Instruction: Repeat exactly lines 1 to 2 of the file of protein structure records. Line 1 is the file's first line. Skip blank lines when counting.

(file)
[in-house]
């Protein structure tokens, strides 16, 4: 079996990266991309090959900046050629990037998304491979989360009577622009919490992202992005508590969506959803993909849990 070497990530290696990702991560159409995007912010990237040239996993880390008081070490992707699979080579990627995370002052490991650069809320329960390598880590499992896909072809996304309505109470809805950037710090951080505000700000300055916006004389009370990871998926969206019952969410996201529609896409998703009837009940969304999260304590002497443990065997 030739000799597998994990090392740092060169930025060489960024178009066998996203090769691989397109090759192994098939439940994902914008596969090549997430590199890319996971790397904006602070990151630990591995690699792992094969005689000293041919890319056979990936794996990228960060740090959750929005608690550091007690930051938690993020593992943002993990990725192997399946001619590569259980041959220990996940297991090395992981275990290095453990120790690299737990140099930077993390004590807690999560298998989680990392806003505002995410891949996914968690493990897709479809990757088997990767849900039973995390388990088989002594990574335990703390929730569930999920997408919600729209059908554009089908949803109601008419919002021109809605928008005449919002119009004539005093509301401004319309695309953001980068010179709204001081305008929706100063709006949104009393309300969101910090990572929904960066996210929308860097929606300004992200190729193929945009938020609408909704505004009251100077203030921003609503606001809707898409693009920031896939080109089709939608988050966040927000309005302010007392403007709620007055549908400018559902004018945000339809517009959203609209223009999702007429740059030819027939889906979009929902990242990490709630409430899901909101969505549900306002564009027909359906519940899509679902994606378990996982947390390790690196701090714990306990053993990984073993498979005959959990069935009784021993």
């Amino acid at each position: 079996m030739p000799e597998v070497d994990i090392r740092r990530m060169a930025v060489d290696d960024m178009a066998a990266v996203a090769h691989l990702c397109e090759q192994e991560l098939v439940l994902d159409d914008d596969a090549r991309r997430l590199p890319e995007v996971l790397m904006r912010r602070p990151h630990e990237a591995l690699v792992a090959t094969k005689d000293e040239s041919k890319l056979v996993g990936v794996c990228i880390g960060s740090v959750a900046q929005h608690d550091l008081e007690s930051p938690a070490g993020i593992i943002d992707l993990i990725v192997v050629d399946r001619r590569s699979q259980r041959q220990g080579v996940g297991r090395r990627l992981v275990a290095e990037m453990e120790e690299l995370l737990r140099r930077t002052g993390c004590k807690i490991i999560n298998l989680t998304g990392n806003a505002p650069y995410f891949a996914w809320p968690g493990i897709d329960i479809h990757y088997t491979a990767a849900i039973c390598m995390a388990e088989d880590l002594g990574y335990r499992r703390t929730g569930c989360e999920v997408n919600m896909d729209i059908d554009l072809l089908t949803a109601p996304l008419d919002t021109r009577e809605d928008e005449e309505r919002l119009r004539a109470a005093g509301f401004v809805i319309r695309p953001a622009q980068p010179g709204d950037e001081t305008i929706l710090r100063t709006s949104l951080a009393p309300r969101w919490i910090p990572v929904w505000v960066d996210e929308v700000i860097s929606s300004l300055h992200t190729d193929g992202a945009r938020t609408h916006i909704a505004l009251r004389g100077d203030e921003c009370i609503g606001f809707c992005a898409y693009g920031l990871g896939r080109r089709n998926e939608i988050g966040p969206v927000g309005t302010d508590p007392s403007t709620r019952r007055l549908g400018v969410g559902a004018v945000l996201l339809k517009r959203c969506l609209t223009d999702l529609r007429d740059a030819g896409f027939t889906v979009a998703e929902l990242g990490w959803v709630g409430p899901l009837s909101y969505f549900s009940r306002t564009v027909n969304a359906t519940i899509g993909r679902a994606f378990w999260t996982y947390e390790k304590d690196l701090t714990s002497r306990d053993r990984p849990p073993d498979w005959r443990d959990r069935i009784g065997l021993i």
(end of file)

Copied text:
[in-house]
């Protein structure tokens, strides 16, 4: 079996990266991309090959900046050629990037998304491979989360009577622009919490992202992005508590969506959803993909849990 070497990530290696990702991560159409995007912010990237040239996993880390008081070490992707699979080579990627995370002052490991650069809320329960390598880590499992896909072809996304309505109470809805950037710090951080505000700000300055916006004389009370990871998926969206019952969410996201529609896409998703009837009940969304999260304590002497443990065997 030739000799597998994990090392740092060169930025060489960024178009066998996203090769691989397109090759192994098939439940994902914008596969090549997430590199890319996971790397904006602070990151630990591995690699792992094969005689000293041919890319056979990936794996990228960060740090959750929005608690550091007690930051938690993020593992943002993990990725192997399946001619590569259980041959220990996940297991090395992981275990290095453990120790690299737990140099930077993390004590807690999560298998989680990392806003505002995410891949996914968690493990897709479809990757088997990767849900039973995390388990088989002594990574335990703390929730569930999920997408919600729209059908554009089908949803109601008419919002021109809605928008005449919002119009004539005093509301401004319309695309953001980068010179709204001081305008929706100063709006949104009393309300969101910090990572929904960066996210929308860097929606300004992200190729193929945009938020609408909704505004009251100077203030921003609503606001809707898409693009920031896939080109089709939608988050966040927000309005302010007392403007709620007055549908400018559902004018945000339809517009959203609209223009999702007429740059030819027939889906979009929902990242990490709630409430899901909101969505549900306002564009027909359906519940899509679902994606378990996982947390390790690196701090714990306990053993990984073993498979005959959990069935009784021993």